Opinion: Burmese army exploits prisoners


Col. Mya Nerdah, son of legendary Karen rebel leader Bo Mya, stands at the Karen National Liberation Army 6th Brigade Martyr Day celebration.


KC Ortiz

CHIANG MAI, Thailand — When I interviewed 20-year-old Tun Tun Aung (not his real name) he had a bullet wound in his shoulder that had shattered his arm.

He was shot escaping the Burmese army early this year, after weeks of service as a front-line porter.

The army usually coerces civilians on Burma’s periphery into this work, forcing ethnic villagers to carry military supplies through conflict zones.

For major military operations, however, they gather hundreds of convicted prisoners, who are considered more disposable. Many do not return. Lucky survivors like Tun Tun Aung escape to Thailand.

Tun Tun Aung told me about the night before he escaped. “The soldiers told us at night that there was a lot of fighting on the mountain, and that if we were alive tomorrow night we would be lucky,” he said. “We are all dead, I thought. Alive or dead, it’s the same thing here.”

He had been sentenced to just 18 months in prison, for brawling with a neighbor in his hometown near Mandalay in central Burma. But then authorities selected Tun Tun Aung from his small prison and sent him across the country to carry supplies in the world’s longest-running civil war.

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In January, the Burmese army, in collusion with the police force and the prisons department, transported an estimated 700 convicted prisoners from 13 prisons throughout Burma to carry supplies for operations against ethnic Karen rebels close to the border with Thailand.

As with Tun Tun Aung, none of the other men volunteered and none received payment, as international law requires. Authorities did not tell them what awaited them until they arrived at front-line military bases, where convicts were issued distinctive blue convict porter uniforms.

The prisoners were a mix of petty offenders, drug dealers and murderers, but their crimes and punishment did not warrant an effective death sentence in service of the army’s ruthless counterinsurgency campaigns.

Their experiences as human pack-mules in rugged, mountainous, jungle terrain, were harrowing. They carried mortar shells, wounded Burmese army soldiers, bullets, rice, cooking oil and water, or anything the Burmese soldiers needed.

It is almost impossible to determine how many porters have perished, or remain in military custody today. Porters died stepping on landmines — often forced by the army to walk ahead of troops as human shields — or in firefights, or they were killed or died from ill-treatment and beatings at the hands of soldiers.

Soldiers would drag injured porters to the side of the trail to bleed to death, or push them over ravines for a quicker death. In his several weeks at the front lines, Tun Tun Aung witnessed 10 convict porters fatally step on landmines.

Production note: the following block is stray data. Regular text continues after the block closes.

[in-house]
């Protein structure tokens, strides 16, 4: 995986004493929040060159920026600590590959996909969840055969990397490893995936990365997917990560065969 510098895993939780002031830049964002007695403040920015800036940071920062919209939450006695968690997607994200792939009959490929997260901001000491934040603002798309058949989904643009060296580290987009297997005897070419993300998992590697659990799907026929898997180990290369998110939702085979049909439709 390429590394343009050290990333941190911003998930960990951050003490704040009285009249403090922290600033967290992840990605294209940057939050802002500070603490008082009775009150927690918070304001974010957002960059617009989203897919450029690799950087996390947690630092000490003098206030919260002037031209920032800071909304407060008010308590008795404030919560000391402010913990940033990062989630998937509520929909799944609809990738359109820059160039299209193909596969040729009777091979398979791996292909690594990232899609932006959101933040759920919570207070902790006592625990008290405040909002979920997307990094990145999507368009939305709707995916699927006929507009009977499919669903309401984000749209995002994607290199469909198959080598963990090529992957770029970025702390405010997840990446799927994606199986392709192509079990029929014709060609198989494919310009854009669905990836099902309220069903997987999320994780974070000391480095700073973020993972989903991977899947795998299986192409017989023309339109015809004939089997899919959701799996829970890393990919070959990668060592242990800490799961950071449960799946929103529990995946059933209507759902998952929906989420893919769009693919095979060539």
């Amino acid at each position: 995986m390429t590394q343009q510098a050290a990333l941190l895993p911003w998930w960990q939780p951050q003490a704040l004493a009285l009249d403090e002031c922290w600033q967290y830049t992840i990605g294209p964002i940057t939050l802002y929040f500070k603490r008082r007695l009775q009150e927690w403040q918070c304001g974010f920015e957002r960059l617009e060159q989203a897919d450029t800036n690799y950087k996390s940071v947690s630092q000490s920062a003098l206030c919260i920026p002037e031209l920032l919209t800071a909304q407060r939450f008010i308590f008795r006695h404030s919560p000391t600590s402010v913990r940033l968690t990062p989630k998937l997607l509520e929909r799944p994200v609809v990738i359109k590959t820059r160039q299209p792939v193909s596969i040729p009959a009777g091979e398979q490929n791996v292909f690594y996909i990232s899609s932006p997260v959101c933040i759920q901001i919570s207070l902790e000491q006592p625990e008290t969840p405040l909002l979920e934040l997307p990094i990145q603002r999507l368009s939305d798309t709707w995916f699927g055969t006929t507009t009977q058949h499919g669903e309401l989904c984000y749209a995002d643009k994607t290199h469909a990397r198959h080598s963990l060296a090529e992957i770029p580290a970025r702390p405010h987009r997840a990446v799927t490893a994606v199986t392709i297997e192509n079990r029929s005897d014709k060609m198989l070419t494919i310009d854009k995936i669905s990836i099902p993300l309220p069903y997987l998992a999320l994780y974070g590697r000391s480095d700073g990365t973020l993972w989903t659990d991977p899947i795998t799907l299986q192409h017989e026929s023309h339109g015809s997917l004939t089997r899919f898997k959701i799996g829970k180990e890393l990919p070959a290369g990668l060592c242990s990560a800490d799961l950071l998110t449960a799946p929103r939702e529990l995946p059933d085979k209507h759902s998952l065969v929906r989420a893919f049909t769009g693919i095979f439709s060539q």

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Another survivor, Maung Nyunt, told me, “We were carrying food up to the camp and one porter stepped on a mine and lost his leg. The soldiers left him, he was screaming but no one helped. When we came down the mountain he was dead. I looked up and saw bits of his clothing in the trees, and parts of his leg in a tree.”

These experiences are not isolated events, but part of a well-documented pattern.

Some Burma watchers hoped the country’s November 2010 elections would lead to gradual improvement in Burma’s respect for human rights. But there has been no change in the army’s brutal behavior against civilians as fighting intensifies in northern ethnic areas.

The mistreatment of convict porters on the front lines is just one of many ongoing war crimes in Burma. The Burmese government has long shown itself unwilling to end such horrific wartime abuses without external pressure.

Sixteen countries have publicly voiced support for a United Nations-formed Commission of Inquiry into violations of international humanitarian and human rights law in Burma, but so far no country has shown a willingness to invest the diplomatic capital to make it a reality.

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A number of countries have delayed endorsing an international inquiry, suggesting they are waiting to see if the new government is serious about ending human rights abuses. But each day they wait means more deaths of convict porters, as well as of other civilians, from Burmese army atrocities. Responsibility for the misuse of prisoners as porters and other abuses is borne by the Burmese government. But it will be up to U.N. member countries to ensure that such barbaric practices are stopped.

David Scott Mathieson is a Senior Researcher in the Asia Division of Human Rights Watch.